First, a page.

Loin des Hommes

Subtle Western Set in the Middle East

January 21, 2015By Heidi EllisonWithout Category
Viggo Mortensen as Daru and Reda Kateb as Mohamed.

The life of Daru, the hero of the fine new film Loin des Hommes (Far from Men), directed by David Oelhoffen and loosely based on a short story by Albert Camus, couldn’t be any simpler: a teacher living in a one-room schoolhouse on a desolate plateau amid the bleak beauty of the Atlas Mountains in Algeria in 1954, he teaches his students, chops his own wood, fetches his own water and cooks his own food.

Even in his isolation, however, he can’t shut out the rest of the world, which comes to him one day in the form of a prisoner who is dumped on his doorstep by the equivalent of the local sheriff, just one instance in which the film resembles the best American Westerns. Another: our hero, so impressively played by Viggo Mortensen, is a loner, a man of honor who has had his fill of violence, but has it thrust upon him by a set of circumstances.

Daru is asked to take the prisoner, Mohamed (Reda Kateb, in another excellent performance) to the nearest city for trial by the French colonial authorities. The young man, who has killed his cousin, at first seems hapless and pathetic. When Daru, to his great distress, is forced to kill a man to protect his young prisoner, he accuses him of being a coward and tries to send him on his way, but he soon learns that there is more to the story: Mohamed is determined to give himself over to the French police, which means certain death for him, to prevent a bloody feud that would end in the death of his younger brothers.

So they take to the road, on foot, headed for the city. During this uncommon road trip, they are threatened at every turn. First they are taken hostage by Algerian rebels, two of whom turn out to be World War II comrades-in-arms of Daru (“I love you like a brother,” their leader says to Daru, “but I will kill you if I have to”), then they are rescued by brutal French soldiers.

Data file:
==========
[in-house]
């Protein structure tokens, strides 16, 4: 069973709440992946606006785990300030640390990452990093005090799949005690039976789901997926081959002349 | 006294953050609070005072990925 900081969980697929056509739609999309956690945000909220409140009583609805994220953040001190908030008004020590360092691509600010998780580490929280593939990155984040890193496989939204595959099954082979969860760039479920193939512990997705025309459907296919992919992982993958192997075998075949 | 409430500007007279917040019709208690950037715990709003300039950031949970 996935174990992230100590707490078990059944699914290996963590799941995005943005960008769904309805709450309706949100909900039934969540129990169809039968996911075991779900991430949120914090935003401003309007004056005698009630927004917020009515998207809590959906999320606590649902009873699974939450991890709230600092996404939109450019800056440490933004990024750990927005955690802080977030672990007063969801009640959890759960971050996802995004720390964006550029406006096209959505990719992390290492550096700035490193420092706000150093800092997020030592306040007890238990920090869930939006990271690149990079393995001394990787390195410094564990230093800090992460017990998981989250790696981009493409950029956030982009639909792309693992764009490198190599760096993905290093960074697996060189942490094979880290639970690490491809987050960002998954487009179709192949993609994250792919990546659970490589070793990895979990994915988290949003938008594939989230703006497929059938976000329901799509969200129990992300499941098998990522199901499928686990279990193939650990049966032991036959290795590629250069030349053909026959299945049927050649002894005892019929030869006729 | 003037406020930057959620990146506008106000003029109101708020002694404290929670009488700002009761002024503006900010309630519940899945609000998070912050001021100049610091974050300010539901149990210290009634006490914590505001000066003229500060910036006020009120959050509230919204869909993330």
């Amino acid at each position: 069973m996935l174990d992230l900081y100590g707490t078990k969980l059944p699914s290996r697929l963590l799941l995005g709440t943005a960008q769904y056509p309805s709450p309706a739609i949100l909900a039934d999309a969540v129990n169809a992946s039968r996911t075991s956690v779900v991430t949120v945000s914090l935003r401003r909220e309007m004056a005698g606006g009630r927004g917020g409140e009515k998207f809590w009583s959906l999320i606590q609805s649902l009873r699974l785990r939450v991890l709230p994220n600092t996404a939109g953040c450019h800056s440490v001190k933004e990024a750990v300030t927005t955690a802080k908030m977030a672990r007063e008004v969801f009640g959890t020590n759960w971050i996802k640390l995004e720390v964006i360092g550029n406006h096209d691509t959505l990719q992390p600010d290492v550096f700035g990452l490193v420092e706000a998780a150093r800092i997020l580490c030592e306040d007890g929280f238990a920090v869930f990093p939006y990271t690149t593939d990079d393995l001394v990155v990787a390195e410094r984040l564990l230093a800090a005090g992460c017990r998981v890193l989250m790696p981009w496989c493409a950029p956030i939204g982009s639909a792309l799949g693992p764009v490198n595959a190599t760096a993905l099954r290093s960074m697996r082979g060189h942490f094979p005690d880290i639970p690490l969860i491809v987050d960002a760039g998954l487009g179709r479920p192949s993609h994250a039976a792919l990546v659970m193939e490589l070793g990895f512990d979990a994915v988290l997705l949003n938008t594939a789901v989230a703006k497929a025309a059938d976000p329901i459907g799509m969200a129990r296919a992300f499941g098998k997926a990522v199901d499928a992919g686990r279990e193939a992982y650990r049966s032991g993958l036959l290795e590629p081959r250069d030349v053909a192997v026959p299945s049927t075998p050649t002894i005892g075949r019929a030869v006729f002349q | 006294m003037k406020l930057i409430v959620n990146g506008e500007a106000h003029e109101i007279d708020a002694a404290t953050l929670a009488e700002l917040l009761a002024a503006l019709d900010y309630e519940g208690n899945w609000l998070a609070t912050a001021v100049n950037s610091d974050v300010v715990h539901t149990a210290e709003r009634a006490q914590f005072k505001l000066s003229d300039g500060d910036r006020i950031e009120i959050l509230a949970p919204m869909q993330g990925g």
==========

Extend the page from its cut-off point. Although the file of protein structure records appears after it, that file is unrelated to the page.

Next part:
During this eventful voyage, we learn more about each of the two main characters as they begin to respect and care for each other, but we never really learn why Daru has chosen such a lonely lifestyle.

For all its similarities to American Westerns, Loin des Hommes deals with moral ambiguities in a much more subtle way. Daru is definitely a good guy in a white hat, but as for the rest, nothing is straightforward. Mohamed is an admitted murderer, yet, like Daru, we learn to sympathize with him. Daru himself, the child of Spanish immigrants, was despised as an Arab by the French when he was young and is now despised as a Frenchman by the Arabs. Should he side with the colonists or the rebels? An upright man, a mensch, he seems to be simply on the side of justice and humanity.

Loin des Hommes might have been titled Loin des Femmes, since women, except for a couple of prostitutes who make a brief appearance, are noticeably absent. This is one of its mysteries: Daru tells Mohamed that he has lost his wife, but he doesn’t go into any details.

Loin des Hommes is more than its story and characters, however: its cinematography is worthy of John Ford, with the Atlas Mountains looking every bit as impressive as Ford’s Monument Valley, and it has a haunting score written by Nick Cave and Warren Ellis.

The film’s ending left me wanting to know more about what would happen to this character who might have been played by Gary Cooper. A good man like him is hard to find.


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